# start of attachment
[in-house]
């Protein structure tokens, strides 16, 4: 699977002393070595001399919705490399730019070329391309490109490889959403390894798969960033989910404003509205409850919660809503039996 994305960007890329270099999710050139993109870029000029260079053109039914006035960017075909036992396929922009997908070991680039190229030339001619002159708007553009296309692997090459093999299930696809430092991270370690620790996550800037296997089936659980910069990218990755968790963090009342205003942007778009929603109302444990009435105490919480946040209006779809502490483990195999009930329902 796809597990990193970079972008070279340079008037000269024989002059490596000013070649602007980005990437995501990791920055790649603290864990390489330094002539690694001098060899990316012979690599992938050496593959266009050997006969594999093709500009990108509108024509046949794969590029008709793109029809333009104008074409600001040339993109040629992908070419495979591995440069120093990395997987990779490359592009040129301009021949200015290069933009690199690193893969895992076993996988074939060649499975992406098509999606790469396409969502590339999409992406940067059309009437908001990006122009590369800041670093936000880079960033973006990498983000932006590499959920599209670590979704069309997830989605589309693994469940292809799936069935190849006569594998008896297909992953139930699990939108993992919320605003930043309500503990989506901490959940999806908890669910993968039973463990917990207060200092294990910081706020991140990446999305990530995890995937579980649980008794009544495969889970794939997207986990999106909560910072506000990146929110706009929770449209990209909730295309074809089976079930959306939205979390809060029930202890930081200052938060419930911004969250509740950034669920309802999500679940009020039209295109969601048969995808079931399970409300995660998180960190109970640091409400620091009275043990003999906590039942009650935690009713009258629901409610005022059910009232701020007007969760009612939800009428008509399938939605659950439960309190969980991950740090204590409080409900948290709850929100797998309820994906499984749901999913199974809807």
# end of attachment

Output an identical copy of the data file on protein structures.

[in-house]
């Protein structure tokens, strides 16, 4: 699977002393070595001399919705490399730019070329391309490109490889959403390894798969960033989910404003509205409850919660809503039996 994305960007890329270099999710050139993109870029000029260079053109039914006035960017075909036992396929922009997908070991680039190229030339001619002159708007553009296309692997090459093999299930696809430092991270370690620790996550800037296997089936659980910069990218990755968790963090009342205003942007778009929603109302444990009435105490919480946040209006779809502490483990195999009930329902 796809597990990193970079972008070279340079008037000269024989002059490596000013070649602007980005990437995501990791920055790649603290864990390489330094002539690694001098060899990316012979690599992938050496593959266009050997006969594999093709500009990108509108024509046949794969590029008709793109029809333009104008074409600001040339993109040629992908070419495979591995440069120093990395997987990779490359592009040129301009021949200015290069933009690199690193893969895992076993996988074939060649499975992406098509999606790469396409969502590339999409992406940067059309009437908001990006122009590369800041670093936000880079960033973006990498983000932006590499959920599209670590979704069309997830989605589309693994469940292809799936069935190849006569594998008896297909992953139930699990939108993992919320605003930043309500503990989506901490959940999806908890669910993968039973463990917990207060200092294990910081706020991140990446999305990530995890995937579980649980008794009544495969889970794939997207986990999106909560910072506000990146929110706009929770449209990209909730295309074809089976079930959306939205979390809060029930202890930081200052938060419930911004969250509740950034669920309802999500679940009020039209295109969601048969995808079931399970409300995660998180960190109970640091409400620091009275043990003999906590039942009650935690009713009258629901409610005022059910009232701020007007969760009612939800009428008509399938939605659950439960309190969980991950740090204590409080409900948290709850929100797998309820994906499984749901999913199974809807």